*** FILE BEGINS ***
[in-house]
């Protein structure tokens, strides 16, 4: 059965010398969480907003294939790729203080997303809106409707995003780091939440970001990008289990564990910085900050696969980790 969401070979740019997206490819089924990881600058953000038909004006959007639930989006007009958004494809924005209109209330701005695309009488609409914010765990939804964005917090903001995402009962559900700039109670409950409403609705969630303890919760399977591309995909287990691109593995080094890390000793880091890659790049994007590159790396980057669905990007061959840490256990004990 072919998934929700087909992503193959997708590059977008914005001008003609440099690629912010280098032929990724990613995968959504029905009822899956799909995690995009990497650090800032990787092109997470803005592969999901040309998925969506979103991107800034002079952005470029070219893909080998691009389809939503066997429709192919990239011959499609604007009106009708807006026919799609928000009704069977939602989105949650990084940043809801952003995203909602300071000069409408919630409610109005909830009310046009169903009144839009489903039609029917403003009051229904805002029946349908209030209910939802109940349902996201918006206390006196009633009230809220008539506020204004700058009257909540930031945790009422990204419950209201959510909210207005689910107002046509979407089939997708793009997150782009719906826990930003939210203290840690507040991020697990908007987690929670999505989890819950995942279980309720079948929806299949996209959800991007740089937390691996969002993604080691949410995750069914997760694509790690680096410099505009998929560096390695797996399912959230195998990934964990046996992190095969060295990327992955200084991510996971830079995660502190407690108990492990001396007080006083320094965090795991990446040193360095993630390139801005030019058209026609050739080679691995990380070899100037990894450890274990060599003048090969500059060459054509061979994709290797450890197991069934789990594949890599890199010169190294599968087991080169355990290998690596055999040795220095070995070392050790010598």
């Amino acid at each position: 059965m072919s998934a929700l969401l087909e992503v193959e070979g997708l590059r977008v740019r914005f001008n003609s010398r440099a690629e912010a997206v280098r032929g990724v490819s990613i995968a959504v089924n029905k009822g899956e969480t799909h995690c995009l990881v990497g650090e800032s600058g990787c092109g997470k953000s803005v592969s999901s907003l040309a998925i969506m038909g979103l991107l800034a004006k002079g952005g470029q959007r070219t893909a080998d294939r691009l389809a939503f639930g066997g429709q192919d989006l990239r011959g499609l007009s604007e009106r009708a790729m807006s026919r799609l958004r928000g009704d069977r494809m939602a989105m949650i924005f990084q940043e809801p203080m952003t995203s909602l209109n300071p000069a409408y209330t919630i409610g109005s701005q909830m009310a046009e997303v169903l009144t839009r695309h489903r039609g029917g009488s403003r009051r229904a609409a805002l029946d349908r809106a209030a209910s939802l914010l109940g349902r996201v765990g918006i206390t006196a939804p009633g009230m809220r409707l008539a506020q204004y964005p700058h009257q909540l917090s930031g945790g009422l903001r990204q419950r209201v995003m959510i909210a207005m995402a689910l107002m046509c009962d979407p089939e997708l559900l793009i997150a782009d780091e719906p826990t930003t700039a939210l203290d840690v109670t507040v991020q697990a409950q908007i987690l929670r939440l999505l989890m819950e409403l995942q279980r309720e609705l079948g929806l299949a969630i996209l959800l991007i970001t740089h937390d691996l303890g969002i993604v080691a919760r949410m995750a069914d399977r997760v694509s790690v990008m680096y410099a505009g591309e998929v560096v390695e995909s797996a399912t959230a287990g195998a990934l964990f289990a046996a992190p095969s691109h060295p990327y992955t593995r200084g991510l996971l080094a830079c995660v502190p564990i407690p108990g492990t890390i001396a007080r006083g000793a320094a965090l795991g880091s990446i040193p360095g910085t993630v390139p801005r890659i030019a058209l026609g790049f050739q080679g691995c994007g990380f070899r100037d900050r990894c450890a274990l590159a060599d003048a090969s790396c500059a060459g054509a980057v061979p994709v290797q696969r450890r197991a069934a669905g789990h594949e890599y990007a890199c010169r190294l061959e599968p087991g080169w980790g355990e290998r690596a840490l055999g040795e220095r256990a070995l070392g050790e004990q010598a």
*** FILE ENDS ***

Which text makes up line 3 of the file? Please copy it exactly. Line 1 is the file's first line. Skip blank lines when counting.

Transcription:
């Amino acid at each position: 059965m072919s998934a929700l969401l087909e992503v193959e070979g997708l590059r977008v740019r914005f001008n003609s010398r440099a690629e912010a997206v280098r032929g990724v490819s990613i995968a959504v089924n029905k009822g899956e969480t799909h995690c995009l990881v990497g650090e800032s600058g990787c092109g997470k953000s803005v592969s999901s907003l040309a998925i969506m038909g979103l991107l800034a004006k002079g952005g470029q959007r070219t893909a080998d294939r691009l389809a939503f639930g066997g429709q192919d989006l990239r011959g499609l007009s604007e009106r009708a790729m807006s026919r799609l958004r928000g009704d069977r494809m939602a989105m949650i924005f990084q940043e809801p203080m952003t995203s909602l209109n300071p000069a409408y209330t919630i409610g109005s701005q909830m009310a046009e997303v169903l009144t839009r695309h489903r039609g029917g009488s403003r009051r229904a609409a805002l029946d349908r809106a209030a209910s939802l914010l109940g349902r996201v765990g918006i206390t006196a939804p009633g009230m809220r409707l008539a506020q204004y964005p700058h009257q909540l917090s930031g945790g009422l903001r990204q419950r209201v995003m959510i909210a207005m995402a689910l107002m046509c009962d979407p089939e997708l559900l793009i997150a782009d780091e719906p826990t930003t700039a939210l203290d840690v109670t507040v991020q697990a409950q908007i987690l929670r939440l999505l989890m819950e409403l995942q279980r309720e609705l079948g929806l299949a969630i996209l959800l991007i970001t740089h937390d691996l303890g969002i993604v080691a919760r949410m995750a069914d399977r997760v694509s790690v990008m680096y410099a505009g591309e998929v560096v390695e995909s797996a399912t959230a287990g195998a990934l964990f289990a046996a992190p095969s691109h060295p990327y992955t593995r200084g991510l996971l080094a830079c995660v502190p564990i407690p108990g492990t890390i001396a007080r006083g000793a320094a965090l795991g880091s990446i040193p360095g910085t993630v390139p801005r890659i030019a058209l026609g790049f050739q080679g691995c994007g990380f070899r100037d900050r990894c450890a274990l590159a060599d003048a090969s790396c500059a060459g054509a980057v061979p994709v290797q696969r450890r197991a069934a669905g789990h594949e890599y990007a890199c010169r190294l061959e599968p087991g080169w980790g355990e290998r690596a840490l055999g040795e220095r256990a070995l070392g050790e004990q010598a």